# Strange python for syntax, how does this work, whats it called?

``````print max(3 for i in range(4))
#output is 3
``````

Using Python 2.6

The 3 is throwing me off, heres my attempt at explaining whats going on.

for i in range(4) makes a loop that loops 4 times, incrementing i from 0 to 3 at the start of each loop. [no idea what the 3 means in this context...] max() returns the biggest iterable passed to it and the result is printed to screen.

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For some reason this question reminds me of Monty Python and the Holy Grail. –  Mark Ransom May 13 '11 at 20:47

`3 for i in range(4)` is a generator that yields 3 four times in a row and `max` takes an iterable and returns the element with the highest value, which is, obviously, three here.

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This evaluates to:

``````print max([3,3,3,3])
``````

... which is an elaborate way to say `print 3`.

`expr for x in xs` is a generator expression. Typically, you would use `x` in `expr`. For example:

`[2*i for i in range(4)] #=> [0, 2, 4, 6]`

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so, the 3 there means 'do this for loop 3 times'? Seems a very odd thing, gonna have to experiment. –  jason May 13 '11 at 20:49
Nah, the 3 there is what's being added to the list every time the loop goes round. So for the first number in range(4), which is 0, add the number 3... then for the next number, add the number three, and the next, and the next. So you end up with a list of four threes. –  thasc May 13 '11 at 20:52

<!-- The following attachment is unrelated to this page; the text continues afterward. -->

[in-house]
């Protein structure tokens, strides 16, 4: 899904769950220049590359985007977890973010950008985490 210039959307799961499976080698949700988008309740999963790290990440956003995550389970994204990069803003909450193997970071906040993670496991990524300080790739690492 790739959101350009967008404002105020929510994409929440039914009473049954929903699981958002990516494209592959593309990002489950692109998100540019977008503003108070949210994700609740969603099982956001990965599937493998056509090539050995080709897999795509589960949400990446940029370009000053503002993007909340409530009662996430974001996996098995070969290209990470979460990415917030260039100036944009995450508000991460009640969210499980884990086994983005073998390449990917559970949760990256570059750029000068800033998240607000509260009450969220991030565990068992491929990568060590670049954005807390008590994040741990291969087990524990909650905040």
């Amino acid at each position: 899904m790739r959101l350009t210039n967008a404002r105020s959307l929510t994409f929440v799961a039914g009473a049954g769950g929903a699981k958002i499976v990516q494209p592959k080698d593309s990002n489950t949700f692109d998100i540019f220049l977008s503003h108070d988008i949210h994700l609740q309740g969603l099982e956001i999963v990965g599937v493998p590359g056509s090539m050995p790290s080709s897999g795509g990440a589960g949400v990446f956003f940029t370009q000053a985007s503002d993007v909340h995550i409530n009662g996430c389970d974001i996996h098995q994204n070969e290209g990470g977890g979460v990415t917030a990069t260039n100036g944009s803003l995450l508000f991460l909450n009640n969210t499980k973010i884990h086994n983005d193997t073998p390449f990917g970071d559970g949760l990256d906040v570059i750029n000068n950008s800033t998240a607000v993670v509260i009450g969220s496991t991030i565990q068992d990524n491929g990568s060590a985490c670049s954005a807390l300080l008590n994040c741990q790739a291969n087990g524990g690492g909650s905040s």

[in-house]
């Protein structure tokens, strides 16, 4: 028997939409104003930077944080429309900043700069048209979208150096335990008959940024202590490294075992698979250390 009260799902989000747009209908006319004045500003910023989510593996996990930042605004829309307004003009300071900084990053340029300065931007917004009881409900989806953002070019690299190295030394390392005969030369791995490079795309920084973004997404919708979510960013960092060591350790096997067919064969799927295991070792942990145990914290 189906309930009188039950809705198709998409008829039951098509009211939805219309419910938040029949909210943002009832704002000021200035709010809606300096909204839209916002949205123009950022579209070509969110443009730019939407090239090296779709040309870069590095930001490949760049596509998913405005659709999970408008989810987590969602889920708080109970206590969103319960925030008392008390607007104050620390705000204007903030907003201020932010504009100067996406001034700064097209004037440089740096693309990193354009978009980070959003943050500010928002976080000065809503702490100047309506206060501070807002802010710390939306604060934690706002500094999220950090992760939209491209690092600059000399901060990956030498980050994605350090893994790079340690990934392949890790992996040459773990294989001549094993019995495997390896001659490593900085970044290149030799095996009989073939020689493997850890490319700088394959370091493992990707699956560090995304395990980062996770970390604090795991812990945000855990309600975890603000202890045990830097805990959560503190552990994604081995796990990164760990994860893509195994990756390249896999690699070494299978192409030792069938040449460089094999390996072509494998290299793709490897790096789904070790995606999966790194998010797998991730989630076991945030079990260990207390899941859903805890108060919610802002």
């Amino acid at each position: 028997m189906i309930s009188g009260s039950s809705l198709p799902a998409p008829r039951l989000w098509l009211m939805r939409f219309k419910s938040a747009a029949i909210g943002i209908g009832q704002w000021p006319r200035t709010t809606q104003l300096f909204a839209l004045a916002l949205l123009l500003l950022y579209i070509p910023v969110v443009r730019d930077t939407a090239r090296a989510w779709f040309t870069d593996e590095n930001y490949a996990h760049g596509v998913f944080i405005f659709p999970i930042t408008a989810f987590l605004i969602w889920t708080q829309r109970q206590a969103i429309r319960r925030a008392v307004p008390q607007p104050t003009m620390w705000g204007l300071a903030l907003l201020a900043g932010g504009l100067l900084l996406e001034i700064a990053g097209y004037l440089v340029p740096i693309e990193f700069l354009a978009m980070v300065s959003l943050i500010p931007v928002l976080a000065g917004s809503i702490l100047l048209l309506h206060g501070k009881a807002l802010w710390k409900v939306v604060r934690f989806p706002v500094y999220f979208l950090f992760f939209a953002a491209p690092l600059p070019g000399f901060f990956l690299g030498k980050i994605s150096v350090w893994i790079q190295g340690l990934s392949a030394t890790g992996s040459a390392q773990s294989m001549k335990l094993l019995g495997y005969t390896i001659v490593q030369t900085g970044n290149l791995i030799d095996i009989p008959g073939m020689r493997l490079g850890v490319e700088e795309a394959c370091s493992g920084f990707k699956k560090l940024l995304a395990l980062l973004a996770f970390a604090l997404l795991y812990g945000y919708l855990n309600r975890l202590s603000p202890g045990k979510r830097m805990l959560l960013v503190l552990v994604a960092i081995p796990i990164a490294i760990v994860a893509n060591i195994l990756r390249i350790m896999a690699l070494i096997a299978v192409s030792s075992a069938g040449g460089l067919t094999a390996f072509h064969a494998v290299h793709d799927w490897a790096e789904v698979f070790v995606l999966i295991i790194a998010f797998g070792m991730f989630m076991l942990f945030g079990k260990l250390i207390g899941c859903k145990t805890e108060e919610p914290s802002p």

ahhhh so 'heres 3, treat it as an i' –  jason May 13 '11 at 21:02
Careful: actually this evaluates to: `print max(iter([3,3,3,3]))` Given that it's a generator expression rather than a list comprehension. –  renz May 13 '11 at 22:12

It can be rewritten as:

``````nums = []
for i in range(4):
nums.append(3)
print max(nums) # 3! Hurrah!
``````

I hope that makes its pointlessness more obvious.

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The expression:

``````print max(3 for i in range(4))
``````

Is printing the result of `max()` function applied to what is in the brackets. In the brackets however you have generator expression creating something similar to array with all elements equal to `3`, but in a more efficient way than expression:

``````print max([3 for i in range(4)])
``````

which will create the array of `3`'s and destroy it after it is no longer needed.

Basically, because in the brackets you will create only values that are equal and the `max()` function returns the biggest one, you do not need to create more than one element. Because with the number of elements always equal to one, `max()` function becomes not needed and your code can be effectively replaced (at least in the case you have given) by the following code:

``````print 3
``````

That is simply all ;)

To read more about differences between comprehension and generator expression, you can visit documentation page.

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